709.3 Large scale data for analyzing sentiments of sub-cultures

Saturday, August 4, 2012: 1:00 PM
Faculty of Economics, TBA
Oral Presentation
Jens AMBRASAT , Free University Berlin, Department of Sociology, Germany
Gesche SCHAUENBURG , Free University Berlin, Department of Sociology, Germany
A long research tradition has been started on affective connotations of language since Osgood and colleagues provided good evidence of the universality of three affective dimensions – evaluation, potency and activity. Primary cross cultural research has shown that affective meanings depend on the cultural and social background of individuals. In this tradition, sentiments have been shown to be quite stable within societies, thereby ignoring possible differences within culture.. Nevertheless, in his research approach David Heise takes into account potential influences of sub-cultures. Yet due to lack of appropriate data his assumptions haven’t been be explored in greater detail.

In our Project we want to explore such differences on affective meaning of words between sub-cultures with unique data we recently conducted. A Germany wide sample of 3000 participants rated 910 words in total on three affective dimensions. Additionally we asked for various social characteristics of the participants. The quoted sample captures the social diversity in Germany very welltherefore it is highly appropriate to explore the varieties of affective connotations within the German culture.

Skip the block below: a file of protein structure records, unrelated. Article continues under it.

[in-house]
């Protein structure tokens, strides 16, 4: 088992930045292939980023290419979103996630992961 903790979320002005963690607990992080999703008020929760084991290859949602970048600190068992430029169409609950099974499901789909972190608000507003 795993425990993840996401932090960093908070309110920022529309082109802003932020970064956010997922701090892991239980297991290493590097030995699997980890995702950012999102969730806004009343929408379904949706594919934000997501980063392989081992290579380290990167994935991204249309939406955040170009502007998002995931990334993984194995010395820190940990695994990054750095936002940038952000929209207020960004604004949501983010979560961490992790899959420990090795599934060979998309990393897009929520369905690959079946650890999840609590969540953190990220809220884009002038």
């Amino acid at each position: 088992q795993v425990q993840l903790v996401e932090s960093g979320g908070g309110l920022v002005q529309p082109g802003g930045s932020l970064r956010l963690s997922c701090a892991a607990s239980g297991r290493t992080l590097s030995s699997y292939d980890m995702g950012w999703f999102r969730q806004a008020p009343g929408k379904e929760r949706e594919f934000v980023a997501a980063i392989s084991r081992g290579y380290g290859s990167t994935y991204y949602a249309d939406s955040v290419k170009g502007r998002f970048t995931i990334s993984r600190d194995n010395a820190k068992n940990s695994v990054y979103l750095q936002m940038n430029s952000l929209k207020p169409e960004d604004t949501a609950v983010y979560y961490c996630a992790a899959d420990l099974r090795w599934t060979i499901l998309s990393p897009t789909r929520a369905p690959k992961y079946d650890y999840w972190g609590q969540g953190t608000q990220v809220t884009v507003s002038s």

In this contribution, we introduce our large scale data set as a promising basis for sociological investigations on the affective foundations of sociality. We further suggest different strategies for analyzing these data. One strategy is to identify word fields whose affective meanings vary with social environments like milieus or lifestyles. A second strategy is to relate affective meanings to attitudes, norms and action tendencies. As a third strategy, we try to locate the individual’s social position in terms of affective meanings.